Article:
3. Label everything.
I know it sounds simple, but this can really save you from some guesswork down the road. Spaghetti sauce and taco meat and Sloppy Joe’s can look very similar when frozen, so a good label is important.
I recommend labeling the container with the contents as well as the instructions for preparation. Does the food need to be thawed or can it be cooked from frozen? Is it already cooked and simply needs to be reheated? What temperature does it cook at and for how long? Is it made in the oven or a slow cooker? Does anything non-frozen need to be added, such as adding cheese to the top of a casserole?
I tried to put as much information as possible on the package not only to make things easier for myself, but because I also wanted my husband to be able to prepare the food easily.
4. Keep an inventory.
This is a game-changer. I kept an inventory of every item I had frozen, how many servings it included, and the steps for preparing the food.
I could quickly glance at this inventory and decide what I felt like having for dinner. If it was late afternoon and we didn’t have time to thaw something out, I could choose from the items that could be cooked from frozen. Or if it was early morning, I could see that I needed to set something out to thaw.
Having the instructions handy also made it easy for someone else to prepare the food, especially if they couldn’t decipher the handwriting on the package.
To make the process easier for you, I’ve created a lovely printable inventory form that you can use to keep track of your own freezer stash! You can access it by signing up here:
5. Think beyond dinner.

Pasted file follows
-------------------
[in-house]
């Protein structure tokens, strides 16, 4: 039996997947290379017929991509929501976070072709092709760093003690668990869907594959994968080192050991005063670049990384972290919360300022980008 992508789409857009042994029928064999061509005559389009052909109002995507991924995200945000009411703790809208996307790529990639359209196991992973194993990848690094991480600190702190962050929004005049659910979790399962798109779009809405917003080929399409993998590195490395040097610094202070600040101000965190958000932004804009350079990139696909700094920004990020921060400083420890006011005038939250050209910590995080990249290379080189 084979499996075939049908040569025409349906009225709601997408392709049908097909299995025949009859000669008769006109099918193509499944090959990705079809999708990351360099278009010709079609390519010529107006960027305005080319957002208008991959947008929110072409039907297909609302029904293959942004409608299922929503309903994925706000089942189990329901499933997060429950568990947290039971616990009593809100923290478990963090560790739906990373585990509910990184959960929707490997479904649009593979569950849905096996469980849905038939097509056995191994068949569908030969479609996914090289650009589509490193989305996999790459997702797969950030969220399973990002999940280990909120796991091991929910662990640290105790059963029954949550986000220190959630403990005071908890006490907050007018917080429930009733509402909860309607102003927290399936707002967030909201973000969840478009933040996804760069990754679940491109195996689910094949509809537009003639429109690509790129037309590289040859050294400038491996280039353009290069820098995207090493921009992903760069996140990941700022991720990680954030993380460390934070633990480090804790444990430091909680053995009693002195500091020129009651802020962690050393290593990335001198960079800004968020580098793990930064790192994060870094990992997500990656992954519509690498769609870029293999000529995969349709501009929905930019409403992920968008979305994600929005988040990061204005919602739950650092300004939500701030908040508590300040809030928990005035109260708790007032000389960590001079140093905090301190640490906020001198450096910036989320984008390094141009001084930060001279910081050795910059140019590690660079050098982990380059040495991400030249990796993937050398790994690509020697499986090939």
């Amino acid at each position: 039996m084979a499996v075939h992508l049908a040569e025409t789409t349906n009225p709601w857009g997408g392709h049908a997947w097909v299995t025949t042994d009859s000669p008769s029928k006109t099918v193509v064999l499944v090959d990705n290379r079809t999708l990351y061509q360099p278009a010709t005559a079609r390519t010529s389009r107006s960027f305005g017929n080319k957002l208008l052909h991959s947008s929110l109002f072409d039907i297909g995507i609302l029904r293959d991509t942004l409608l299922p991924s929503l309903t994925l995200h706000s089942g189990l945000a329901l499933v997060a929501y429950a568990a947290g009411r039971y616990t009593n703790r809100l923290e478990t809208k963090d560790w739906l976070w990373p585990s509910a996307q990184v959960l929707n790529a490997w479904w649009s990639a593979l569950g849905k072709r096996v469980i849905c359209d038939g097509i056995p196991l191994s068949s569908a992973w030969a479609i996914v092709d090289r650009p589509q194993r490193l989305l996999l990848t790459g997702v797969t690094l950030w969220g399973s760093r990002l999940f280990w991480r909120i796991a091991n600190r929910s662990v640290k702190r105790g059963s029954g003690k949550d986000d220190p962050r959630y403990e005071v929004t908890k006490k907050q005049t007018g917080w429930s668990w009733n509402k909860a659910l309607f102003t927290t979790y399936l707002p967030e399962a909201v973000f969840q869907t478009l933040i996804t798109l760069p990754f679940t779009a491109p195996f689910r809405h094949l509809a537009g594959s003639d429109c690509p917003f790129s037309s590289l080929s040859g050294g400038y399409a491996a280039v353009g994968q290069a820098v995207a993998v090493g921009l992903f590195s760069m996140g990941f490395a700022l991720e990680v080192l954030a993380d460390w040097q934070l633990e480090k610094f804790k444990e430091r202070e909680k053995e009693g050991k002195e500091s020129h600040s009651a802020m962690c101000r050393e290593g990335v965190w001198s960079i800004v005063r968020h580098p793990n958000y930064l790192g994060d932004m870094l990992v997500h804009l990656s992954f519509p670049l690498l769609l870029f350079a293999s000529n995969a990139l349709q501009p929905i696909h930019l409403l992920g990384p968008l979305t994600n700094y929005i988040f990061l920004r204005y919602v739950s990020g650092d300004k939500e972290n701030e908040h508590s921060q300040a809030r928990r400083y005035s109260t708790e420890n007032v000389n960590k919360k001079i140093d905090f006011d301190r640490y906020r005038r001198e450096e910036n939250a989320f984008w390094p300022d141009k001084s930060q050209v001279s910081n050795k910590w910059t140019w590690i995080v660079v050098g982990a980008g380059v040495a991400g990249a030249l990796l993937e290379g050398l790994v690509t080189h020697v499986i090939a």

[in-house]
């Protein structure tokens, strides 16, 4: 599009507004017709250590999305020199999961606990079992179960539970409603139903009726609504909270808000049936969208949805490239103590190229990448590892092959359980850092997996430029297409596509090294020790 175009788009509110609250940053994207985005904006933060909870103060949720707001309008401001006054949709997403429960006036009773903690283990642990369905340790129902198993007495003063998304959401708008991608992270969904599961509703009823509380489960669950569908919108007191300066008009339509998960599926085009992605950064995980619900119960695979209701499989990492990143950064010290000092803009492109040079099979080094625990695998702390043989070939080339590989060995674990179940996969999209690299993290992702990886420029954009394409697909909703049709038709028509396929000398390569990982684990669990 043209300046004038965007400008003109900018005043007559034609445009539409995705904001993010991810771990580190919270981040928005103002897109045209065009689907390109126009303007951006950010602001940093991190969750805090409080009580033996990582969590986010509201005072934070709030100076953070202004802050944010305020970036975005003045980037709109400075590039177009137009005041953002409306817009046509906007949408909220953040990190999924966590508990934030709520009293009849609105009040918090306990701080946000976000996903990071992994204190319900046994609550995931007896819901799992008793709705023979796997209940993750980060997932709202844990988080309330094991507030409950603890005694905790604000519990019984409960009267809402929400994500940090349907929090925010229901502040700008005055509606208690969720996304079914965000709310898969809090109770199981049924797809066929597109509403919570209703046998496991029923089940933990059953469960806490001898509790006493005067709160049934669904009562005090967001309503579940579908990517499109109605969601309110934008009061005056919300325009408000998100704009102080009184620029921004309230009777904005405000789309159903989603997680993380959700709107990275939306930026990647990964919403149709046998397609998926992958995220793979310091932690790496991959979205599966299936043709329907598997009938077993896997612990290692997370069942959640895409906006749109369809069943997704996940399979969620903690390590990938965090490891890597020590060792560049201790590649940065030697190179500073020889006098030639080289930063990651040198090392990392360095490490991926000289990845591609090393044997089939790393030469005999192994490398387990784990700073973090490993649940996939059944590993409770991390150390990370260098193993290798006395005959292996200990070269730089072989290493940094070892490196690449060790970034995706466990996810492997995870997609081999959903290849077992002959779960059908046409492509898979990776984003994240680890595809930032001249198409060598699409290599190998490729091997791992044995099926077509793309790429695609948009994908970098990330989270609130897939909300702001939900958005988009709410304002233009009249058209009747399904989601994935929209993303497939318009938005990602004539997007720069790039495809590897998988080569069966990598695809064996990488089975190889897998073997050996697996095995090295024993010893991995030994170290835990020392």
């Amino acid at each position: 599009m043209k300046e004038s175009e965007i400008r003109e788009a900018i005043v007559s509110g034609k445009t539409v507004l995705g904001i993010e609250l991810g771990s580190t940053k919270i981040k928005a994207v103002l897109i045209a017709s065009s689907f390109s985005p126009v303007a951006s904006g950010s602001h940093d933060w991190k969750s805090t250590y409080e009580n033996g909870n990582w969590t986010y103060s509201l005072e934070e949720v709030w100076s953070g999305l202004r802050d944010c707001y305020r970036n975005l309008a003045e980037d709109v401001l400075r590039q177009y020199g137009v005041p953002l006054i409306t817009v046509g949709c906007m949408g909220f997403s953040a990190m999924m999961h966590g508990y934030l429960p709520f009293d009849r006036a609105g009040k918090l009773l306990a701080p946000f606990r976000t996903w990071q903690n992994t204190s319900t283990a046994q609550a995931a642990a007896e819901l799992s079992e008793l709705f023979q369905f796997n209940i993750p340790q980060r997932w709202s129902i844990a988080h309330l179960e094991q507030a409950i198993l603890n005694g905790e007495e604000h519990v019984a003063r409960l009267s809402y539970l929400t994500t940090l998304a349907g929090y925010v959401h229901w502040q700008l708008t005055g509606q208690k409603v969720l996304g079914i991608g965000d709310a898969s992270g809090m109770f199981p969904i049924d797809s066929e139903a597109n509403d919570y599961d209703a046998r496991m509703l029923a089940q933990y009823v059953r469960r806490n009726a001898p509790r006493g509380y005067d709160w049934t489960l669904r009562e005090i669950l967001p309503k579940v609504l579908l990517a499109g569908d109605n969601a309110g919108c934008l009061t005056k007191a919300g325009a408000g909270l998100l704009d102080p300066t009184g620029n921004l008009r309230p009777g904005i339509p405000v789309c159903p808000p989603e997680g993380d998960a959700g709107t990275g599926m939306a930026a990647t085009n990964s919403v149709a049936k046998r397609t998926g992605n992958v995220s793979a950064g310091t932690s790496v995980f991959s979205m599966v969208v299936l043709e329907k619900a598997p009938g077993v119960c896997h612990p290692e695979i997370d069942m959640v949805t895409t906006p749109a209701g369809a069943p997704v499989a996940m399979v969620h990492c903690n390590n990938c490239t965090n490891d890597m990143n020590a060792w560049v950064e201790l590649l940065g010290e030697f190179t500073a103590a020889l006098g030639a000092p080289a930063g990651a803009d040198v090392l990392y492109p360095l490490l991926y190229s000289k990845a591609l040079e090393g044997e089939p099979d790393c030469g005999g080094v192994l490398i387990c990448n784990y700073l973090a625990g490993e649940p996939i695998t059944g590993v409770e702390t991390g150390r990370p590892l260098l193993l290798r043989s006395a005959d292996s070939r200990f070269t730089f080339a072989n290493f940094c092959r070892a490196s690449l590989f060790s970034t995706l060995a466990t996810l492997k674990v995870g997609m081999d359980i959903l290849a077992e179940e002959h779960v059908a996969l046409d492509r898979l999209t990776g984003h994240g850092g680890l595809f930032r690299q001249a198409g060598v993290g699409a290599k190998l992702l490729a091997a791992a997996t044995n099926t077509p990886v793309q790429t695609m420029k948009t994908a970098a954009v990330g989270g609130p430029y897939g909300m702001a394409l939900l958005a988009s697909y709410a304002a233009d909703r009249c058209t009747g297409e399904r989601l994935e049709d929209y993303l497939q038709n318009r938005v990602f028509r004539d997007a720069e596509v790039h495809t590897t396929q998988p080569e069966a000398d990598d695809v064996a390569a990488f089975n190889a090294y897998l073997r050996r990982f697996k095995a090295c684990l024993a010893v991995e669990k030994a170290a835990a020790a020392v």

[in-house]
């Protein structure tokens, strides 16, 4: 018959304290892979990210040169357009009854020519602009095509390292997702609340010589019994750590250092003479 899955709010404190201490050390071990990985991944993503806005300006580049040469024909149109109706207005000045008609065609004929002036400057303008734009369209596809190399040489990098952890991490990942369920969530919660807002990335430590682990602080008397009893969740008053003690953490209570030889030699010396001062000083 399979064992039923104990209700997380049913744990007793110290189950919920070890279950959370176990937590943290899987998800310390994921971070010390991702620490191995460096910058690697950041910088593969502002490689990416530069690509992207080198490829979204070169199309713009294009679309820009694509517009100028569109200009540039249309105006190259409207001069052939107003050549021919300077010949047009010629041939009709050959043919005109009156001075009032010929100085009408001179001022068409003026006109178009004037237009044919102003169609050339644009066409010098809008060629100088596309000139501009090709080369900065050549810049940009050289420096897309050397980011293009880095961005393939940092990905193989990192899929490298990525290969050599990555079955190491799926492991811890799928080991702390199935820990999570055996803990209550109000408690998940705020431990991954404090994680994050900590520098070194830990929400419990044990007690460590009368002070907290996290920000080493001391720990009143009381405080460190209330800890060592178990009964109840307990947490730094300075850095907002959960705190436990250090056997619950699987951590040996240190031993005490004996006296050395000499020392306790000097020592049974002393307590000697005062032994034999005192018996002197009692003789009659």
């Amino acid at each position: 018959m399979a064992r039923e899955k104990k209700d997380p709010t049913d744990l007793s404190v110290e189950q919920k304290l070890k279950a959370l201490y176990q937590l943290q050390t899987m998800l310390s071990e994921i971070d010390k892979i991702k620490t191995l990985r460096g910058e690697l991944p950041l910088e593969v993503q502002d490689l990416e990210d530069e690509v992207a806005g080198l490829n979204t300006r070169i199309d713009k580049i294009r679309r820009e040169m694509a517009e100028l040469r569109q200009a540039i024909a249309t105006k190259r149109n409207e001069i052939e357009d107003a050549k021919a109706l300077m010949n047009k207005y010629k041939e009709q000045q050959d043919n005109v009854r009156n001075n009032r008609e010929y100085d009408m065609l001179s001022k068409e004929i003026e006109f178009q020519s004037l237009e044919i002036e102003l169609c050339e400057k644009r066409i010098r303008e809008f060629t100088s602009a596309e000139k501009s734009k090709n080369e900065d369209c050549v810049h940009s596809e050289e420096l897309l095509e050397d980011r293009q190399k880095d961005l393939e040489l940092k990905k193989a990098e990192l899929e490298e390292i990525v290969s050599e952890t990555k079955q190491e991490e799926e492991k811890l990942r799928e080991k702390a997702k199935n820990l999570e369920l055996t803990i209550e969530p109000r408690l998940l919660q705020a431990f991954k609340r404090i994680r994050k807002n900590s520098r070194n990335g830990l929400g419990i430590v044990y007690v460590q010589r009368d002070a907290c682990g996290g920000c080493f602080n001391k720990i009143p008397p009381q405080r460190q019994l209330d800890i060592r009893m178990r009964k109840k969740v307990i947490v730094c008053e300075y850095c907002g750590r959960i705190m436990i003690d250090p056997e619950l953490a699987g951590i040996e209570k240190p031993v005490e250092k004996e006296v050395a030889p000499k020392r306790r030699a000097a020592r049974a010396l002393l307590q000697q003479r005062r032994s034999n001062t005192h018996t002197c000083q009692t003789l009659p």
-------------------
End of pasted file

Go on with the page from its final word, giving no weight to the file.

New moms have to eat breakfast and lunch, too! And since we’re typically hungry all the time, some snacks are great to have handy as well.
I loved having frozen muffins and quick breads available, as well as breakfast burritos and baked oatmeal. Again, this is an instance where if you’re making a batch anyways, double it and freeze half for later.
6. Choose foods that you actually like.
Don’t freeze something just because it’s listed somewhere as a freezer meal. Choose meals that you will want to eat.
Don’t limit yourself to one type of meal. Some people think that freezer cooking just involves a lot of casseroles. While it’s true that many casseroles do freeze quite well, you’re not limited to those by any means. You’ll see that my list of favorites includes many other types of food.
Freezing meal components is another trick I used. For instance, I would freeze homemade pizza dough and sauce, so that all we had to do was assemble and bake. I also froze homemade spaghetti sauce and meatballs, so all I had to do was warm the sauce and boil some spaghetti.
I didn’t own my Instant Pot when I had my babies, but I can see how it would be hugely beneficial for making quick and easy meals. If you own one, check out my resources for making easy pressure cooker recipes!
Some of our favorites items to freeze are:
Chicken and Rice Casserole
Asian Meatballs (you can even freeze rice–see here for instructions!)
Pizza Dough and Pizza Sauce
Chicken Pot Pie filling and pie crust (frozen separately)
By taking some time to prepare a postpartum freezer meal plan before delivery, you can set yourself up for an easier transition later. Having extra time to snuggle your wee one? That’s the best!
When you have one of the mundane daily requirements already taken care of, that’s one less ball in your juggling act. And that one ball can make a huge difference!